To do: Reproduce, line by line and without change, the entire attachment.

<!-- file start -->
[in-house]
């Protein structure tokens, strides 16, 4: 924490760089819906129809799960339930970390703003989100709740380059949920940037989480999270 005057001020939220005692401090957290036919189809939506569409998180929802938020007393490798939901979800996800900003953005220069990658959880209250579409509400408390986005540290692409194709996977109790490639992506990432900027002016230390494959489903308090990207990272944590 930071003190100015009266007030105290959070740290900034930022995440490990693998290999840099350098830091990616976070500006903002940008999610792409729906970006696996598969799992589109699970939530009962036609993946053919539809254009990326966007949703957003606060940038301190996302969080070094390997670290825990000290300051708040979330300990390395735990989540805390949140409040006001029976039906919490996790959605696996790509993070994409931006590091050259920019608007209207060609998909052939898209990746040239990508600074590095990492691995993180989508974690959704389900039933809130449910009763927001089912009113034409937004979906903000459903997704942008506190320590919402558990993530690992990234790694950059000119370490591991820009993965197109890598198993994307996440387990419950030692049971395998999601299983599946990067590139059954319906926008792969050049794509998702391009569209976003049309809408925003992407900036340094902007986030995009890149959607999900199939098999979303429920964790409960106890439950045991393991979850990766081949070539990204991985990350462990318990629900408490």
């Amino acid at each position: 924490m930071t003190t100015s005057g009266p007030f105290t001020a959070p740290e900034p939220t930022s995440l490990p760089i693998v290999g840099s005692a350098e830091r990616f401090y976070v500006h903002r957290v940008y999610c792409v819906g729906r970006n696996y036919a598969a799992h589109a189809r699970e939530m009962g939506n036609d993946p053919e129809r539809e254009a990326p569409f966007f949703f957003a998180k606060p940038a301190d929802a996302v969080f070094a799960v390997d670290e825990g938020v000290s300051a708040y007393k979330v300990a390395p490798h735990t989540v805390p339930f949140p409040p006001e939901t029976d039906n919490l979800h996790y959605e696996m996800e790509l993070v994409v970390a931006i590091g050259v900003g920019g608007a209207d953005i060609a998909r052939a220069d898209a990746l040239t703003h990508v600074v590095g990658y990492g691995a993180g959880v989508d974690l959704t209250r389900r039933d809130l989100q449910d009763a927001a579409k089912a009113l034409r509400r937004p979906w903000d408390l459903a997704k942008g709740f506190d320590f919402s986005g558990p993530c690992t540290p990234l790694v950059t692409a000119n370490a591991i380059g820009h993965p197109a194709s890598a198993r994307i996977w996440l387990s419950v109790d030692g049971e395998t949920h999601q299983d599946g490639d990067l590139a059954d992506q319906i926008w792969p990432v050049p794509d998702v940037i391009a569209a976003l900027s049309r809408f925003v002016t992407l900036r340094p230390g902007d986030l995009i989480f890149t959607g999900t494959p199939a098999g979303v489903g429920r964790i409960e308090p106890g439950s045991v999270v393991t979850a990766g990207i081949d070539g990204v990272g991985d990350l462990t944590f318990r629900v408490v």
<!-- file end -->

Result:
[in-house]
């Protein structure tokens, strides 16, 4: 924490760089819906129809799960339930970390703003989100709740380059949920940037989480999270 005057001020939220005692401090957290036919189809939506569409998180929802938020007393490798939901979800996800900003953005220069990658959880209250579409509400408390986005540290692409194709996977109790490639992506990432900027002016230390494959489903308090990207990272944590 930071003190100015009266007030105290959070740290900034930022995440490990693998290999840099350098830091990616976070500006903002940008999610792409729906970006696996598969799992589109699970939530009962036609993946053919539809254009990326966007949703957003606060940038301190996302969080070094390997670290825990000290300051708040979330300990390395735990989540805390949140409040006001029976039906919490996790959605696996790509993070994409931006590091050259920019608007209207060609998909052939898209990746040239990508600074590095990492691995993180989508974690959704389900039933809130449910009763927001089912009113034409937004979906903000459903997704942008506190320590919402558990993530690992990234790694950059000119370490591991820009993965197109890598198993994307996440387990419950030692049971395998999601299983599946990067590139059954319906926008792969050049794509998702391009569209976003049309809408925003992407900036340094902007986030995009890149959607999900199939098999979303429920964790409960106890439950045991393991979850990766081949070539990204991985990350462990318990629900408490």
């Amino acid at each position: 924490m930071t003190t100015s005057g009266p007030f105290t001020a959070p740290e900034p939220t930022s995440l490990p760089i693998v290999g840099s005692a350098e830091r990616f401090y976070v500006h903002r957290v940008y999610c792409v819906g729906r970006n696996y036919a598969a799992h589109a189809r699970e939530m009962g939506n036609d993946p053919e129809r539809e254009a990326p569409f966007f949703f957003a998180k606060p940038a301190d929802a996302v969080f070094a799960v390997d670290e825990g938020v000290s300051a708040y007393k979330v300990a390395p490798h735990t989540v805390p339930f949140p409040p006001e939901t029976d039906n919490l979800h996790y959605e696996m996800e790509l993070v994409v970390a931006i590091g050259v900003g920019g608007a209207d953005i060609a998909r052939a220069d898209a990746l040239t703003h990508v600074v590095g990658y990492g691995a993180g959880v989508d974690l959704t209250r389900r039933d809130l989100q449910d009763a927001a579409k089912a009113l034409r509400r937004p979906w903000d408390l459903a997704k942008g709740f506190d320590f919402s986005g558990p993530c690992t540290p990234l790694v950059t692409a000119n370490a591991i380059g820009h993965p197109a194709s890598a198993r994307i996977w996440l387990s419950v109790d030692g049971e395998t949920h999601q299983d599946g490639d990067l590139a059954d992506q319906i926008w792969p990432v050049p794509d998702v940037i391009a569209a976003l900027s049309r809408f925003v002016t992407l900036r340094p230390g902007d986030l995009i989480f890149t959607g999900t494959p199939a098999g979303v489903g429920r964790i409960e308090p106890g439950s045991v999270v393991t979850a990766g990207i081949d070539g990204v990272g991985d990350l462990t944590f318990r629900v408490v």